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In this issue

Tech Policy Outside the Beltway

Madrid, Spain
CDT President Leslie Harris will participate in the IAPP panel on Cloud Computing on November 2
Link to event.

Berkeley, California
CDT Vice President for Public Policy Jim Dempsey participated in a panel on social networking at the University of California at Berkeley’s law school.
Link to event.

Sharm el Sheikh, Egypt
CDT General Counsel John Morris will speak on a panel discussion on “Preserving free expression on the internet and protecting children’s rights online,” at the next meeting of the international Internet Governance Forum on November 17.
For more on the panel


For more information about CDT, or to receive CDT's Tech Policy Download, click here.


CDT’s Tech Policy Download

Welcome to the Center for Democracy & Technology’s Tech Policy Download, a twice-monthly update on developments in the Internet policy space. We’ll review recent activities on Capitol Hill and in statehouses, courts and federal agencies, paying particular attention to matters that impact the free and open Internet. If you’re getting this inaugural issue, it’s because you're already on one of our existing lists. For a link to unsubscribe, scroll down to the bottom. And with that out of the way, on to the Download……

FCC Sets "Rules for the Road"

On Oct. 23, the FCC took a bold step to open a serious and substantive discussion in the form of a new rule making on Internet neutrality. On substance, the Commission's proposal to add non-discrimination and transparency to the four neutrality principles the agency outlined in 2005 is a welcome move and one CDT has long favored. But now the real work begins. An early reading of the proposed rule raises a few red flags, namely the exceptions and caveats to the neutrality rules for network management, quality of service and other grounds. Clearly the proposal will require much deeper analysis going forward. Most important, if the goal of the proceeding is to preserve the open Internet, the FCC needs to draw a bright line between regulation of the last-mile network and the regulation of Internet content, applications, and services.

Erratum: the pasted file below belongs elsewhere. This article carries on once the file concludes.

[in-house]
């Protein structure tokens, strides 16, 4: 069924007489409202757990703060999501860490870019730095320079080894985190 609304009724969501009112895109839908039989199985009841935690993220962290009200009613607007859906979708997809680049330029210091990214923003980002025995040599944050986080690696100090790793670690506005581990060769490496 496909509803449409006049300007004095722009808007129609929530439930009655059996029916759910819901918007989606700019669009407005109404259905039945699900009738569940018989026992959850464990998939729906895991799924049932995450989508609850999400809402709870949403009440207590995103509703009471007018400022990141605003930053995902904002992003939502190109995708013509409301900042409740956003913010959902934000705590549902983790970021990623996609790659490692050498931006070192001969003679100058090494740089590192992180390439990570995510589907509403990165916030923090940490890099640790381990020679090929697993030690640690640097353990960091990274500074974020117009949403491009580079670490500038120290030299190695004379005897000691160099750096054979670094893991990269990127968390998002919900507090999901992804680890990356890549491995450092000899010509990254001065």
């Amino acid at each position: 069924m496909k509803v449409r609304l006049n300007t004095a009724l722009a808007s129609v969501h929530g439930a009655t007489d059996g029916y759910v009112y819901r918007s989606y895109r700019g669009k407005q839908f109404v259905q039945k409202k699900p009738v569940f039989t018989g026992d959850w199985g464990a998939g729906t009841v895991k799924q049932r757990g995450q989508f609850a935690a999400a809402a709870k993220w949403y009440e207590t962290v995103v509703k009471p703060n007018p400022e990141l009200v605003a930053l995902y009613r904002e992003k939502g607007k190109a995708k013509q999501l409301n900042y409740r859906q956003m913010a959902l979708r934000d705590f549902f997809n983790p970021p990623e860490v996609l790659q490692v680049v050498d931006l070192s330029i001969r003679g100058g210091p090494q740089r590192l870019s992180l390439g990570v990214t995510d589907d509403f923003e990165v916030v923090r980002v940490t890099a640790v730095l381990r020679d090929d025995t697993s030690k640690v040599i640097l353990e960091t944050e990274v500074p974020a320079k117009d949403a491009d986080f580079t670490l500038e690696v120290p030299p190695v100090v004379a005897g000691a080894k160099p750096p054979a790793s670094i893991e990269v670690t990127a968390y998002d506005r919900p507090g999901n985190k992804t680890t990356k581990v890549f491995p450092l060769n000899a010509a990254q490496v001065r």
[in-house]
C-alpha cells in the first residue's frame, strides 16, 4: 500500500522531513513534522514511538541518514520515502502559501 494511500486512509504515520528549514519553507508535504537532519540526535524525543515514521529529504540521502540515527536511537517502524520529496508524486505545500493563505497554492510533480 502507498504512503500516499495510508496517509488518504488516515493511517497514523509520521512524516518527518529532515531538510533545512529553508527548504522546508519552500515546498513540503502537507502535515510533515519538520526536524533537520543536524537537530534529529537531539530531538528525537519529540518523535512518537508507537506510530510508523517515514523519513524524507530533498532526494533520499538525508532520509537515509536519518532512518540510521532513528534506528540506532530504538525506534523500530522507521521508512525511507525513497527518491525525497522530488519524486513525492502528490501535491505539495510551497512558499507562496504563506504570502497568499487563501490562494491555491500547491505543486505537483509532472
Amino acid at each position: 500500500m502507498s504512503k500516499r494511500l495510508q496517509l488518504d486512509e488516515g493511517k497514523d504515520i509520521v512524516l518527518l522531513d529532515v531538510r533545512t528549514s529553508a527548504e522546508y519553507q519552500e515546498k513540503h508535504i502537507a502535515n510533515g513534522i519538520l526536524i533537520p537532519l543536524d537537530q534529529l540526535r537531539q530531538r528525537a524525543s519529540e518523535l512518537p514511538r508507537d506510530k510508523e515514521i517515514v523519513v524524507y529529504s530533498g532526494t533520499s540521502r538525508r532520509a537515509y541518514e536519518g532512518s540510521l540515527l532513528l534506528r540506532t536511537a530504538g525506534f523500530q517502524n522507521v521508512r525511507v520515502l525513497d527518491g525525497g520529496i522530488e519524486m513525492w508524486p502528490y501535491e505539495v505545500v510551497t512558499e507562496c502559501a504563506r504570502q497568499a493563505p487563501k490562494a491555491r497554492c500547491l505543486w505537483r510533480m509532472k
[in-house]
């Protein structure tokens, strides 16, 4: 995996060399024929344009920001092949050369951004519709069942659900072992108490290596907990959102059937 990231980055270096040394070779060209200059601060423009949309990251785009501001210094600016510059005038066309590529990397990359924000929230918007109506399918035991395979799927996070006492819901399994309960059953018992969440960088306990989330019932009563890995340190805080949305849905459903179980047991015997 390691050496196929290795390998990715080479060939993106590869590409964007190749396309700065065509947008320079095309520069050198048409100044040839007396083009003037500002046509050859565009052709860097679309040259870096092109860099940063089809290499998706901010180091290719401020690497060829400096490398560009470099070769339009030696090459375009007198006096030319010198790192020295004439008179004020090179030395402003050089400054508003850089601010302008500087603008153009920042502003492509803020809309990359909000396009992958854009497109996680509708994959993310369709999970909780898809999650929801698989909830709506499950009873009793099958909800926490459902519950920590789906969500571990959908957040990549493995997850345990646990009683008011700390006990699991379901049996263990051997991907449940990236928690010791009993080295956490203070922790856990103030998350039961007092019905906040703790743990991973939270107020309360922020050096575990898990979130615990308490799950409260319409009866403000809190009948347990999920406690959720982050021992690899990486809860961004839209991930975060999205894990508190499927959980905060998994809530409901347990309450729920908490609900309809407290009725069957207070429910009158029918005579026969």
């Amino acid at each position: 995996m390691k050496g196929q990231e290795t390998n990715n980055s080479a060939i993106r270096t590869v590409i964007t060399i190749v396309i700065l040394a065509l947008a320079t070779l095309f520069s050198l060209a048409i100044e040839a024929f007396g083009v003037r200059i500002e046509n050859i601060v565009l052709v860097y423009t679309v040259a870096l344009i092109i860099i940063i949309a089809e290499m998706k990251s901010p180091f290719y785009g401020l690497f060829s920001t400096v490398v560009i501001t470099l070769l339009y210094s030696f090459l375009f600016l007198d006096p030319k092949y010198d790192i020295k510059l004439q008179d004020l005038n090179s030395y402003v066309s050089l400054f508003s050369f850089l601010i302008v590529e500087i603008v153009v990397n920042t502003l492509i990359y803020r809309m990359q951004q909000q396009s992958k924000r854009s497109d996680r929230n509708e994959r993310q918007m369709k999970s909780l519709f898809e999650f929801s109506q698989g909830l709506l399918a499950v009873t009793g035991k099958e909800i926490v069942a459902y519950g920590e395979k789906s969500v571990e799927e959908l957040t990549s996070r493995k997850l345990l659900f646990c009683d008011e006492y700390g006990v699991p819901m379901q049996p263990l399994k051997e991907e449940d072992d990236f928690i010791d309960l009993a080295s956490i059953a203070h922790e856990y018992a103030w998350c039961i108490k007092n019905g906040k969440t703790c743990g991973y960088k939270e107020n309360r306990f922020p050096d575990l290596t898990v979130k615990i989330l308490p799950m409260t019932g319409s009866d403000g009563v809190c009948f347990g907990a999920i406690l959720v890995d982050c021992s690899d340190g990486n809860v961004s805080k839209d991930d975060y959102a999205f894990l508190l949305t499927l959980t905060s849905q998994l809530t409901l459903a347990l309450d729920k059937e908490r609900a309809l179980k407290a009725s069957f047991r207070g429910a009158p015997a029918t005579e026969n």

To read more from CDT on this FCC action check our PolicyBeta blog.

Let Freedom Ring(tone)

A federal court has ruled that mobile phone carriers don’t need to pay copyright performance royalties for the ringtones that their customers legally download. ASCAP -- the performance rights organization -- had argued that when a ringtone plays in a public place, it constitutes a “public performance” that must be compensated. Earlier this year, CDT joined with EFF and Public Knowledge in urging the U.S. District Court for the Southern District of New York to dismiss ASCAP’s strained argument. In its October 14 ruling, the court did just that , holding that both users and carriers are exempt from liability when a ringtone plays in public. The upshot being that you’re not infringing copyright and don’t have to send ASCAP a check just because your phone breaks into “Don’t Stop Believin’” while you’re walking down the street.

Strike a Balance on Internet Governance? Yes ICANN

The US government agreed last month to loosen the sway it has long held over the Internet Corporation for Assigned Names and Numbers, the private, non-profit body that oversees administration of the Internet's addressing system. In a new “Affirmation of Commitments” with the Department of Commerce, ICANN agreed to create international review teams to assess its work and the US withdrew from its role overseeing ICANN's procedures. We're pleased to see this reaffirmation of the bottom-up, private sector led model for governance of the domain names system. Some governments had sought to take more direct control over the ICANN process, something CDT strongly opposed. The big remaining questions of accountability are how to create a system for appealing the decisions of the ICANN board and by what standard should such appeals be judged. Check out our blog post for our take on ICANN’s future.

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